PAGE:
says the Lord…”

But calling for the elimination
of worship
is the same as Jesus’ tough talk
about selling all our possessions
and giving the proceeds to the poor.

Like that is going to happen.

But let’s back up
on this Jesus talk
because there is something
hiding here in plain.

There is no way Jesus
would tell his audience
of highly deprived and impoverished listeners
to sell all they have
and give it to the poor.

They were the poor!

I’ve described the situation before
but it is worth reminding ourselves
when we hear Luke tell a story like this one.
Wealthy Roman citizens
who lived in Italy
and likely didn’t travel far,
engaged in real estate speculation and development
out on the outer margins of their empire.

They would wait until
drought or floods caused real hardship
to peasants farming their little plots,
and then their agents would arrive
offering loans
to help the peasants buy seeds for the next cycle.

Because they were desperate
and had no recourse,
the peasants took the loan
and almost without fail,
would eventually default on it.

Then, all of a sudden,
their land,
which was the one thing
that peasants had to keep them from slavery,
belonged to an absentee landlord.

The peasant then became a tenant farmer
or worse,
was kicked off the land with nothing.

Heck, that is a scenario
that happens in the United States.
In my home state of Indiana
and elsewhere in the breadbasket,
most of the farmland now belongs
to large corporations
who have repeated that same ancient pattern.

The reason I mention this
is because Jesus was talking to the bottom 99.99% —
which in that society
and in that time,
were desperately poor
and without the slightest social safety net.

“Give away your possessions?”
What possessions?

“Give alms?”
With what?

It just doesn’t make sense for Jesus
to say such things to the audience
with whom he was speaking.

BUT…Luke’s audience
would have contained people
who actually had slaves,
and people who worked for people
who had slaves.

Luke did not know Jesus,
but he was speaking to Gentile Romans
in a society removed by time
and geography
from Jesus.

And that is true for all the Gospel editors –
Matthew, Mark, Luke and John.

Luke and the other Gospel editors,
along with Paul,
are speaking to people like us.
That was their mission.
They sought to take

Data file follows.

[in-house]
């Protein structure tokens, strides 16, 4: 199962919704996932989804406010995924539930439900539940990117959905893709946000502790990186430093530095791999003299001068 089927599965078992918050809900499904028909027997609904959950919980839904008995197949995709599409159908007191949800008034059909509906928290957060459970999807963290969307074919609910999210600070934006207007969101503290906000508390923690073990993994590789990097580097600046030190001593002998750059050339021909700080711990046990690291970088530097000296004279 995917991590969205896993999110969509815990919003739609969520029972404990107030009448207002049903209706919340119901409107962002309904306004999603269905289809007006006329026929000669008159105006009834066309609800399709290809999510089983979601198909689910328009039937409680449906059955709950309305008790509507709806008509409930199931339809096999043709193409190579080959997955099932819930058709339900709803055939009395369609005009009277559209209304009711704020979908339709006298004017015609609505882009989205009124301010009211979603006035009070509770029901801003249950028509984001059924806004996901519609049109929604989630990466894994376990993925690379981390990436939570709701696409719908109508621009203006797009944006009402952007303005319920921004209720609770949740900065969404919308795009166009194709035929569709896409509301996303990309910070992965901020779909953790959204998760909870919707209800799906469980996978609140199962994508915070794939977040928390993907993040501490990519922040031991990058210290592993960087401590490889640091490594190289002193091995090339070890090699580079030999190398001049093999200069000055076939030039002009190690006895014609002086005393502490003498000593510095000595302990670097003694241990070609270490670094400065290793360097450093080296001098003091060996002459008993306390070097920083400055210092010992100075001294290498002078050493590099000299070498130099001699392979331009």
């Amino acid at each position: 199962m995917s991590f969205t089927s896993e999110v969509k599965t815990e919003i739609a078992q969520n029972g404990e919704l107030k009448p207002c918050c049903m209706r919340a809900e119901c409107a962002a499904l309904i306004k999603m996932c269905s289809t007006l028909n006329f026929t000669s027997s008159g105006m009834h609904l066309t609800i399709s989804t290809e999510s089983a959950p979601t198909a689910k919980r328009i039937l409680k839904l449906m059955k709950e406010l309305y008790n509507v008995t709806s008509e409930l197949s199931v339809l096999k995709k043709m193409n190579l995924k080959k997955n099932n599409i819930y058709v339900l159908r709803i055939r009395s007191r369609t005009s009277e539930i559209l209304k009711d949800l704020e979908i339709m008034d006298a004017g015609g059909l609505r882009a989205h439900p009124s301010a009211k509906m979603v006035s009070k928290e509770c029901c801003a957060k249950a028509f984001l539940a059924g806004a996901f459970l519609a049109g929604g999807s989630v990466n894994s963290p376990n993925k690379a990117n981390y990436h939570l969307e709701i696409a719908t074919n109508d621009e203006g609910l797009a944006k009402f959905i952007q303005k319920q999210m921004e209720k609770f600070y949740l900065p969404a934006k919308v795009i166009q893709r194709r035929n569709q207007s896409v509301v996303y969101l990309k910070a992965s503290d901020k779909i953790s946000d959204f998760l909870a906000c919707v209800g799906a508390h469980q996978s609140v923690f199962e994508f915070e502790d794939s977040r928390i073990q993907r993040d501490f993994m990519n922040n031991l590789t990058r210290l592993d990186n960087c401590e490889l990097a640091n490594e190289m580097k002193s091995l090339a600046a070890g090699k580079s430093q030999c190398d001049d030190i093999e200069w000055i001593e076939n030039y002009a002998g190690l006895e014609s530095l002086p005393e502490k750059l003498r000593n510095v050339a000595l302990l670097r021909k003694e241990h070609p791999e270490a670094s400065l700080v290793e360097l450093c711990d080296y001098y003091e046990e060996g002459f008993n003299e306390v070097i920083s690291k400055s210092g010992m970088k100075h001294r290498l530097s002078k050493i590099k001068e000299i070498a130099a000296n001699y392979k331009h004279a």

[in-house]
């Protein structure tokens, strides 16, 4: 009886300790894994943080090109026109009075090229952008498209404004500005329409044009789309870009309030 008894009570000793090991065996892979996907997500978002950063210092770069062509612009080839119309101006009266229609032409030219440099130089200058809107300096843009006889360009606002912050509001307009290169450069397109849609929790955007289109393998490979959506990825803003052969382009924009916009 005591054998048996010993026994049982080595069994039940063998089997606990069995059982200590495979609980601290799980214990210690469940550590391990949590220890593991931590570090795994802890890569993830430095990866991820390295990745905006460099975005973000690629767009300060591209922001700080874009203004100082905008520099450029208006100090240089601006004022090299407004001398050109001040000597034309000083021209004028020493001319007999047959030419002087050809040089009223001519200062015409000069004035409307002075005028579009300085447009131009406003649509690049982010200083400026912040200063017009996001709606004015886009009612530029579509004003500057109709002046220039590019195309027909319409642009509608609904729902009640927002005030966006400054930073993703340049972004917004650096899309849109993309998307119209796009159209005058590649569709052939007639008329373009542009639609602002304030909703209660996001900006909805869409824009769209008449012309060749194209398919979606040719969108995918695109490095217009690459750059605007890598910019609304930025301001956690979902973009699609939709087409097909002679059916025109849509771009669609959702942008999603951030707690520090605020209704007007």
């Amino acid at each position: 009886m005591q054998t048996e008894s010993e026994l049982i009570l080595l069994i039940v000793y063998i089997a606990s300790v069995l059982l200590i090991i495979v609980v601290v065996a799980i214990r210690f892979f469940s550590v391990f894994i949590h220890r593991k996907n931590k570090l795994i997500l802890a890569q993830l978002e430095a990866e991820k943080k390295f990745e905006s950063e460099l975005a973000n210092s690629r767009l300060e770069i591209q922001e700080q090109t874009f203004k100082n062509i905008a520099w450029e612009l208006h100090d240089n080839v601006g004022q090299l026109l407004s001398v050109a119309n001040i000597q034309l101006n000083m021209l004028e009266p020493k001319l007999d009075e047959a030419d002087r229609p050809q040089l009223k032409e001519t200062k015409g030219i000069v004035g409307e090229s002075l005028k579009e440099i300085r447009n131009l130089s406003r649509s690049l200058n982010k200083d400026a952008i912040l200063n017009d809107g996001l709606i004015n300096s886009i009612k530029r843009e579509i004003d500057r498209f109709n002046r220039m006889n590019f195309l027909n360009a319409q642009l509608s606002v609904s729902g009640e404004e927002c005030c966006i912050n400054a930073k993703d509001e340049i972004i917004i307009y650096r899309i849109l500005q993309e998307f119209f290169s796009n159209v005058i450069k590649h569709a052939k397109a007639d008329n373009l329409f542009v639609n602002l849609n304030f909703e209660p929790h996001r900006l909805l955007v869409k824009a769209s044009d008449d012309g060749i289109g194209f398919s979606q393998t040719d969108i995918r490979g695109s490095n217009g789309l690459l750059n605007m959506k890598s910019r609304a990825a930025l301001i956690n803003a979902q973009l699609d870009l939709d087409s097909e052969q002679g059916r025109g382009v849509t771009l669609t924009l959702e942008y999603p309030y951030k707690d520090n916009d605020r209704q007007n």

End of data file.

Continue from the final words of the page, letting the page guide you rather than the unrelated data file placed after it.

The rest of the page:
the stories and teachings attributed to Jesus,
and interpret them for the distant,
more affluent
people of the empire…us.

But be that as it may,
there is a gem of a sentence
in today’s reading from Luke,
that has Jesus written all over it.
It is the very prophetic sounding phrase
about the contrast between our heart
and our treasure.

That, by the way,
is a hallmark of an authentic
first century Jewish parable:
a spare, single point of contrast
unfettered by all the fluff
of an allegory.

Luke’s words on the lips of Jesus
boil down to a question of integrity:
“…where our treasure is,
there our heart will be also.”

Where our treasure is,
there our heart will be also.

So simple.
So eloquent.
So exquisitely truthful
in such a poetic way.

Our treasure, our heart.

Where we place our treasure
is where we plant our heart.

We know that is true.
We know it is true
even without having to verify it in a laboratory.
We know it is true
before the words are even spoken.
We know it is true
in the marrow of our bones.

We know where
we want our heart to be,
and we know
what and where
our treasure actually is;
and we wince to acknowledge
the distance between them.

So here is how Isaiah and Jesus come together.

Maybe we won’t have to eliminate worship
if we can manage to create
and sustain
worship traditions and practices
that challenge
and nurture
our integrity.

Maybe worship could be a good thing
instead of a vestige of empty religion
if it led us to examine
and see
the distance between
our values
and our practice.

Maybe worship could be a good thing
if, when we gathered
and did it,
the experience nurtured
and strengthened our integrity.

Let’s work on that, okay?